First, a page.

Trump’s Trump Card with Russia
How should President Trump deal with Russia? His stated hope to improve relations with Moscow must be tempered by the realization that persuading Putin to stand down from his massive arms buildup, threatening posture towards Europe, and dangerous adventurism across the globe can only be accomplished from a position of American strength.
Aside from rebuilding America’s diminished conventional and strategic forces and reviving relations with allies, President Trump has a significant card to play, one which affects the economic survival of the Putin regime: Russia’s dependence on energy sales for financial survival.
Russia’s dependence on energy sales is clear.
The U.S. Energy Information Administration reported in 2014″
Russia is a major exporter of crude oil, petroleum products, and natural gas. Sales of these fuels accounted for 68% of Russia’s total export revenues in 2013, based on data from Russia’s Federal Customs Service. Russia received almost four times as much revenue from exports of crude oil and petroleum products as from natural gas. Crude oil exports alone were greater in value than the value of all non-oil and natural gas exports. Europe, including Turkey, receives most of Russia’s exports of crude oil and products, as well as virtually all exports of natural gas. Asia (especially China) receives substantial volumes of crude oil and some liquefied natural gas (LNG) from Russia. Recently, Russia finalized a 30-year, $400 billion deal to supply China with natural gas from fields in Eastern Siberia, which will further increase Russian export revenues. North America imports some Russian petroleum products, particularly unfinished oils used in refineries. Although Russia exports less crude oil and less natural gas than it consumes domestically, domestic sales of crude oil and natural gas are much lower in value than exports because of vertical integration of the oil and natural gas industry and subsidized domestic prices.
In 2006, The Brookings Institution noted:
Energy is at the heart of Russia’s remarkable change of fortune over the past seven years. Emerging from a state of virtual bankruptcy in August 1998, the country now enjoys large surpluses, has inverted its debt burden with the outside world, and has racked up successive years of economic growth and low inflation. This dramatic turnaround is directly related to Russia’s status as the world’s largest producer of oil and natural gas-the country has benefited tremendously from soaring prices on the world market. With this newfound economic strength, Russia has also regained a sense of sovereignty. No longer content to play second fiddle to the West or China, it is reasserting itself as a major global player and reversing the international humiliations of the 1990s. In charting an independent foreign policy course, Russia is exerting dominance over the former Soviet republics of Eurasia (its so-called ‘near-abroad’). And it is trying to leverage self-proclaimed status as an ‘energy superpower’ with other oil and gas consuming nations in Europe and further afield. Behind the scenes, however, Russia’s entire political and economic system is extremely tenuous. Rather than rebuilding the economy through judicious policymaking and modernization, Russia has balanced its future on the twin pillars of oil and gas, which are vulnerable to the vagaries of the global market. The country’s success depends on high energy prices and the ability to sustain production-both of which are in question.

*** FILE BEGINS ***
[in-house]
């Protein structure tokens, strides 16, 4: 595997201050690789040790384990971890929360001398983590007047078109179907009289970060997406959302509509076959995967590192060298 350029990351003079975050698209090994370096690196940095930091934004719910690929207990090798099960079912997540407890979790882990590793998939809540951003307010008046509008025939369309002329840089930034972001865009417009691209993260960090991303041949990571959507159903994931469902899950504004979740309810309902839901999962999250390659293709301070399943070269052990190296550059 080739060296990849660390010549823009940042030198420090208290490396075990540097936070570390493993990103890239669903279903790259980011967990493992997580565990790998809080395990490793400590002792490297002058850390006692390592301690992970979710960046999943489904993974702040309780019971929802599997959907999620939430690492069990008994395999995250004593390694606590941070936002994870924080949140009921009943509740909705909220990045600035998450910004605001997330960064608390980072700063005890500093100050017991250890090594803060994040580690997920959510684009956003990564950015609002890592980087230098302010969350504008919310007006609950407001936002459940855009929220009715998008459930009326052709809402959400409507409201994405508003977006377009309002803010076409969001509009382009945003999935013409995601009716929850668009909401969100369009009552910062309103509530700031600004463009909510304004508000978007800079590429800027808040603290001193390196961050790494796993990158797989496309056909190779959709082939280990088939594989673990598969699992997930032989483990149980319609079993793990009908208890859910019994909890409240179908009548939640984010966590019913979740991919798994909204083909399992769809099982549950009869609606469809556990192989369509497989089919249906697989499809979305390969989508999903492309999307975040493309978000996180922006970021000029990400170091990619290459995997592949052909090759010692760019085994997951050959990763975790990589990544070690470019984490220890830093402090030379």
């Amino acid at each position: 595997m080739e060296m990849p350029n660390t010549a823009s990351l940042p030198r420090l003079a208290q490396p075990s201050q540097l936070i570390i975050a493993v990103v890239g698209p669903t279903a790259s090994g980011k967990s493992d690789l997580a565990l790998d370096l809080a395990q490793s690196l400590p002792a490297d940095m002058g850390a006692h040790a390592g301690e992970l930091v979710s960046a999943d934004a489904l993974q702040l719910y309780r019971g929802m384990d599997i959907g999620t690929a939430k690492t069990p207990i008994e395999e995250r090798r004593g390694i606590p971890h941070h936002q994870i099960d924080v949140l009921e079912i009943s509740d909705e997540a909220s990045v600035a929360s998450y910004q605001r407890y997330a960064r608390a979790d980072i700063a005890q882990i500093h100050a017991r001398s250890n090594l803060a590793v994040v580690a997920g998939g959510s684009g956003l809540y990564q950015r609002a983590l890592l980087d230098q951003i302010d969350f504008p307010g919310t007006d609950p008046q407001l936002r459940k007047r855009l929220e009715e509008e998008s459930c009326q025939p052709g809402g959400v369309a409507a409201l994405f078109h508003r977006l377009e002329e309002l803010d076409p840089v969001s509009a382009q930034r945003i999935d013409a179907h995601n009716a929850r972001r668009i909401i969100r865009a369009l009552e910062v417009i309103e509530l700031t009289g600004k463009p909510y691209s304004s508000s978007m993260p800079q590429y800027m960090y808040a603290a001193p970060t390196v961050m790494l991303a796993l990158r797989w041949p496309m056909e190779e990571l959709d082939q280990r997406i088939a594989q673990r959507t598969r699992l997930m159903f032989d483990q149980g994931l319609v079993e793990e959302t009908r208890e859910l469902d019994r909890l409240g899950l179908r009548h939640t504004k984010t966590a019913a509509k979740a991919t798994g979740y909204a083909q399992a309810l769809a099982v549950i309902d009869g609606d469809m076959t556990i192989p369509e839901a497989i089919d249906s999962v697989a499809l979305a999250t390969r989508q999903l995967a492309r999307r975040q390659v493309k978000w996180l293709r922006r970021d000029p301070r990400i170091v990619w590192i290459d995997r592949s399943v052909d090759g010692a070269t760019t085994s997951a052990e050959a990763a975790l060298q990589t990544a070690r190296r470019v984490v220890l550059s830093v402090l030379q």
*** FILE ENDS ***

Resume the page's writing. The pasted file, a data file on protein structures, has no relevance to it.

Research from The American Enterprise Institute (AEI) reveals:
One of the world’s two largest oil producers and the leading provider of natural gas to Europe, Russia has increasingly used its revenues from energy exports to strengthen the Putin regime…In an article published a year before he became president, [Putin] reiterated that Russian mineral resources would be central to the country’s economic development, security, and modernization through “at least the first half” of the 21st century…In Putin’s view, the only way for Russia to achieve economic growth of 4 to 6 percent per year-the tempo he deemed minimally necessary for Russia to reduce its lag behind the developed countries-was via ‘extraction, processing and exploitation of mineral raw resources.’ This was the key to Russia’s becoming ‘a great economic power,’ Putin believed…For Putin, oil and gas were also paramount politically as guarantors of the security and stability of the Russian state. As he put it, ‘The country’s natural resource endowment is the most important economic and political factor in the development of social production.’ Furthermore, the ‘raw material complex’ was the ‘basis for the country’s military might’ and an ‘essential condition’ for modernization of the military-industrial complex. Finally, he believed the mineral extraction sector of the economy ‘diminishes social tensions’ by raising the ‘level of well-being’ of the Russian population.
Targeting Moscow’s dependence on energy sales is a tried-and-true strategy. A Newsweek analysis encapsulated the concept:
In truth, the might of the Brezhnev-era USSR was built on high oil and gas prices. When those prices began to fall in the 1980s-with more than a little help from Ronald Reagan’s White House-Soviet power crumbled with it… ‘Putin looks strong now, but his Kremlin is built on the one thing in Russia he doesn’t control: the price of oil,’ says Ben Judah, author of Fragile Empire, a study of Putin’s Russia. ‘Eventually, the money is going to run out, and then he will find himself in the same position Soviet leaders were in by the late 1980s, forced to confront political and economic crises while trying to hold the country together.’ Energy is a potent weapon for the West in the new Cold War against Vladimir Putin-just as it was the last time around.
Originally published on New York Analysis of Policy and Government.
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